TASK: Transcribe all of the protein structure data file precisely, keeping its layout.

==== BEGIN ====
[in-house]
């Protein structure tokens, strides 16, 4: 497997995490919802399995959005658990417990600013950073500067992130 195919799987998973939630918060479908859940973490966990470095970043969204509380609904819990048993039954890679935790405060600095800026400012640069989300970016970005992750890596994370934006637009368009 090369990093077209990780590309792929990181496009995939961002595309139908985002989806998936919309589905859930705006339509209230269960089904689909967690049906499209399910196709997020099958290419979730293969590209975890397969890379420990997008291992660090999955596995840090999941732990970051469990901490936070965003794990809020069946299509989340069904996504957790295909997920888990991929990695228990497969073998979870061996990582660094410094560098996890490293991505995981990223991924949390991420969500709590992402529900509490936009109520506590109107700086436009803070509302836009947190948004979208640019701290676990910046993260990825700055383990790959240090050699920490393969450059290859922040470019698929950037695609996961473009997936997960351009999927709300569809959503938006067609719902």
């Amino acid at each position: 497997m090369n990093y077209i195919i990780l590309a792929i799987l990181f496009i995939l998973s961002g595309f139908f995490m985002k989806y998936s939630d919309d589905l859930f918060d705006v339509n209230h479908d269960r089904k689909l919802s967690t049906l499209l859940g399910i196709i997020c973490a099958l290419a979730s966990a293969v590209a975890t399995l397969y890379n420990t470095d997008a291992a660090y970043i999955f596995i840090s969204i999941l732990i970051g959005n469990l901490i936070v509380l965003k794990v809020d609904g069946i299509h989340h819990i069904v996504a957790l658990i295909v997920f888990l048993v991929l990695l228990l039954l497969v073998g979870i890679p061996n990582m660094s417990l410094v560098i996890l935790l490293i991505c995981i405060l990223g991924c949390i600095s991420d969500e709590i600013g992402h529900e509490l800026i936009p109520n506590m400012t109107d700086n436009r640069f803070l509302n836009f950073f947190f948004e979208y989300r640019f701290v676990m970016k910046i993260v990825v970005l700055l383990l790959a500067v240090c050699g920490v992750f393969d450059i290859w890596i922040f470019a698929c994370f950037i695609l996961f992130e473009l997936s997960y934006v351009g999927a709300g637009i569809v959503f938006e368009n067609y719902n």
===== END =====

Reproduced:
[in-house]
């Protein structure tokens, strides 16, 4: 497997995490919802399995959005658990417990600013950073500067992130 195919799987998973939630918060479908859940973490966990470095970043969204509380609904819990048993039954890679935790405060600095800026400012640069989300970016970005992750890596994370934006637009368009 090369990093077209990780590309792929990181496009995939961002595309139908985002989806998936919309589905859930705006339509209230269960089904689909967690049906499209399910196709997020099958290419979730293969590209975890397969890379420990997008291992660090999955596995840090999941732990970051469990901490936070965003794990809020069946299509989340069904996504957790295909997920888990991929990695228990497969073998979870061996990582660094410094560098996890490293991505995981990223991924949390991420969500709590992402529900509490936009109520506590109107700086436009803070509302836009947190948004979208640019701290676990910046993260990825700055383990790959240090050699920490393969450059290859922040470019698929950037695609996961473009997936997960351009999927709300569809959503938006067609719902």
């Amino acid at each position: 497997m090369n990093y077209i195919i990780l590309a792929i799987l990181f496009i995939l998973s961002g595309f139908f995490m985002k989806y998936s939630d919309d589905l859930f918060d705006v339509n209230h479908d269960r089904k689909l919802s967690t049906l499209l859940g399910i196709i997020c973490a099958l290419a979730s966990a293969v590209a975890t399995l397969y890379n420990t470095d997008a291992a660090y970043i999955f596995i840090s969204i999941l732990i970051g959005n469990l901490i936070v509380l965003k794990v809020d609904g069946i299509h989340h819990i069904v996504a957790l658990i295909v997920f888990l048993v991929l990695l228990l039954l497969v073998g979870i890679p061996n990582m660094s417990l410094v560098i996890l935790l490293i991505c995981i405060l990223g991924c949390i600095s991420d969500e709590i600013g992402h529900e509490l800026i936009p109520n506590m400012t109107d700086n436009r640069f803070l509302n836009f950073f947190f948004e979208y989300r640019f701290v676990m970016k910046i993260v990825v970005l700055l383990l790959a500067v240090c050699g920490v992750f393969d450059i290859w890596i922040f470019a698929c994370f950037i695609l996961f992130e473009l997936s997960y934006v351009g999927a709300g637009i569809v959503f938006e368009n067609y719902n």